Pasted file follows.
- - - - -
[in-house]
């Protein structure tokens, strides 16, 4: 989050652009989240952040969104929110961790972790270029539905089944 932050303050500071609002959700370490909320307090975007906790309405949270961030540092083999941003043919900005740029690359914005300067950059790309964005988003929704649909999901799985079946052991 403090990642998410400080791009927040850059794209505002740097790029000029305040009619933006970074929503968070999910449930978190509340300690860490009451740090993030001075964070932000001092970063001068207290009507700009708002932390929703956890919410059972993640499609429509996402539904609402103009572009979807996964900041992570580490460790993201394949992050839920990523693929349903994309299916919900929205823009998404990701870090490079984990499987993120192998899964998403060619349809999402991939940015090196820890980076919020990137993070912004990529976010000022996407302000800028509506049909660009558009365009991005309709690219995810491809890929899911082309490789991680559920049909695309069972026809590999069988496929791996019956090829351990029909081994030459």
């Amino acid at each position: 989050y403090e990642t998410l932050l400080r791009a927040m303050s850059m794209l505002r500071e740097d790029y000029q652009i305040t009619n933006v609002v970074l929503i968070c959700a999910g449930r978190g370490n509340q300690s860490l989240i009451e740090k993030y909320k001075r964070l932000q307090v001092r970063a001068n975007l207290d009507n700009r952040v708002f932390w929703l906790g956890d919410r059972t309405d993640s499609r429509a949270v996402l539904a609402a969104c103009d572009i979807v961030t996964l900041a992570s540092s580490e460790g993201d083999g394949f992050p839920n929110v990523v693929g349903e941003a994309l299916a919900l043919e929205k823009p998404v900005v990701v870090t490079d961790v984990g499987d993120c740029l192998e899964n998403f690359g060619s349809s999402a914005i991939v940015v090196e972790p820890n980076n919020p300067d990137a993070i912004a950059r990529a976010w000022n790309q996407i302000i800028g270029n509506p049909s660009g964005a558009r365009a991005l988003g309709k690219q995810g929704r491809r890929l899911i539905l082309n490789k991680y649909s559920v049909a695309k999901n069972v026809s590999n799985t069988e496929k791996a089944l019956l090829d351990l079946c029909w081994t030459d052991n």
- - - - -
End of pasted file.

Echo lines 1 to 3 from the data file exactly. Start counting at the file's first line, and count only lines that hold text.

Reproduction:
[in-house]
């Protein structure tokens, strides 16, 4: 989050652009989240952040969104929110961790972790270029539905089944 932050303050500071609002959700370490909320307090975007906790309405949270961030540092083999941003043919900005740029690359914005300067950059790309964005988003929704649909999901799985079946052991 403090990642998410400080791009927040850059794209505002740097790029000029305040009619933006970074929503968070999910449930978190509340300690860490009451740090993030001075964070932000001092970063001068207290009507700009708002932390929703956890919410059972993640499609429509996402539904609402103009572009979807996964900041992570580490460790993201394949992050839920990523693929349903994309299916919900929205823009998404990701870090490079984990499987993120192998899964998403060619349809999402991939940015090196820890980076919020990137993070912004990529976010000022996407302000800028509506049909660009558009365009991005309709690219995810491809890929899911082309490789991680559920049909695309069972026809590999069988496929791996019956090829351990029909081994030459």
């Amino acid at each position: 989050y403090e990642t998410l932050l400080r791009a927040m303050s850059m794209l505002r500071e740097d790029y000029q652009i305040t009619n933006v609002v970074l929503i968070c959700a999910g449930r978190g370490n509340q300690s860490l989240i009451e740090k993030y909320k001075r964070l932000q307090v001092r970063a001068n975007l207290d009507n700009r952040v708002f932390w929703l906790g956890d919410r059972t309405d993640s499609r429509a949270v996402l539904a609402a969104c103009d572009i979807v961030t996964l900041a992570s540092s580490e460790g993201d083999g394949f992050p839920n929110v990523v693929g349903e941003a994309l299916a919900l043919e929205k823009p998404v900005v990701v870090t490079d961790v984990g499987d993120c740029l192998e899964n998403f690359g060619s349809s999402a914005i991939v940015v090196e972790p820890n980076n919020p300067d990137a993070i912004a950059r990529a976010w000022n790309q996407i302000i800028g270029n509506p049909s660009g964005a558009r365009a991005l988003g309709k690219q995810g929704r491809r890929l899911i539905l082309n490789k991680y649909s559920v049909a695309k999901n069972v026809s590999n799985t069988e496929k791996a089944l019956l090829d351990l079946c029909w081994t030459d052991n």